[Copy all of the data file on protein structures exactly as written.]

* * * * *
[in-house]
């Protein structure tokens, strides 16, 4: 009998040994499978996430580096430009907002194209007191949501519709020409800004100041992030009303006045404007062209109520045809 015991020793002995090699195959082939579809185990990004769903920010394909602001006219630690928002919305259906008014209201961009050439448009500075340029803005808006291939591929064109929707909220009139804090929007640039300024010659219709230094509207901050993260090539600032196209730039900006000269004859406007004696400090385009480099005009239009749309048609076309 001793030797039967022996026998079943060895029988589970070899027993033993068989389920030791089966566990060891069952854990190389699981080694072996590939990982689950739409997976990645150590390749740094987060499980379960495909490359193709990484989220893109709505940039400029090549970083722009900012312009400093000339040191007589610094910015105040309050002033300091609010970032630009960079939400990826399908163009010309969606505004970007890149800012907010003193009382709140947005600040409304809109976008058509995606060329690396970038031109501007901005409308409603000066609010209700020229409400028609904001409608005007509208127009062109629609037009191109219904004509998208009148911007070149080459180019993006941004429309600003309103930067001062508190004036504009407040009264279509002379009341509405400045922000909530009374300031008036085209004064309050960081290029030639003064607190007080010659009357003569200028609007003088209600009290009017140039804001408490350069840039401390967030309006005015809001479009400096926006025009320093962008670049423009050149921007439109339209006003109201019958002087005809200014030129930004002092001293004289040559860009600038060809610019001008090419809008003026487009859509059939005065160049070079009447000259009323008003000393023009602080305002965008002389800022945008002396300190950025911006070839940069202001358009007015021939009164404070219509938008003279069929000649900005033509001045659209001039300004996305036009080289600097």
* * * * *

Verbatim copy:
[in-house]
């Protein structure tokens, strides 16, 4: 009998040994499978996430580096430009907002194209007191949501519709020409800004100041992030009303006045404007062209109520045809 015991020793002995090699195959082939579809185990990004769903920010394909602001006219630690928002919305259906008014209201961009050439448009500075340029803005808006291939591929064109929707909220009139804090929007640039300024010659219709230094509207901050993260090539600032196209730039900006000269004859406007004696400090385009480099005009239009749309048609076309 001793030797039967022996026998079943060895029988589970070899027993033993068989389920030791089966566990060891069952854990190389699981080694072996590939990982689950739409997976990645150590390749740094987060499980379960495909490359193709990484989220893109709505940039400029090549970083722009900012312009400093000339040191007589610094910015105040309050002033300091609010970032630009960079939400990826399908163009010309969606505004970007890149800012907010003193009382709140947005600040409304809109976008058509995606060329690396970038031109501007901005409308409603000066609010209700020229409400028609904001409608005007509208127009062109629609037009191109219904004509998208009148911007070149080459180019993006941004429309600003309103930067001062508190004036504009407040009264279509002379009341509405400045922000909530009374300031008036085209004064309050960081290029030639003064607190007080010659009357003569200028609007003088209600009290009017140039804001408490350069840039401390967030309006005015809001479009400096926006025009320093962008670049423009050149921007439109339209006003109201019958002087005809200014030129930004002092001293004289040559860009600038060809610019001008090419809008003026487009859509059939005065160049070079009447000259009323008003000393023009602080305002965008002389800022945008002396300190950025911006070839940069202001358009007015021939009164404070219509938008003279069929000649900005033509001045659209001039300004996305036009080289600097």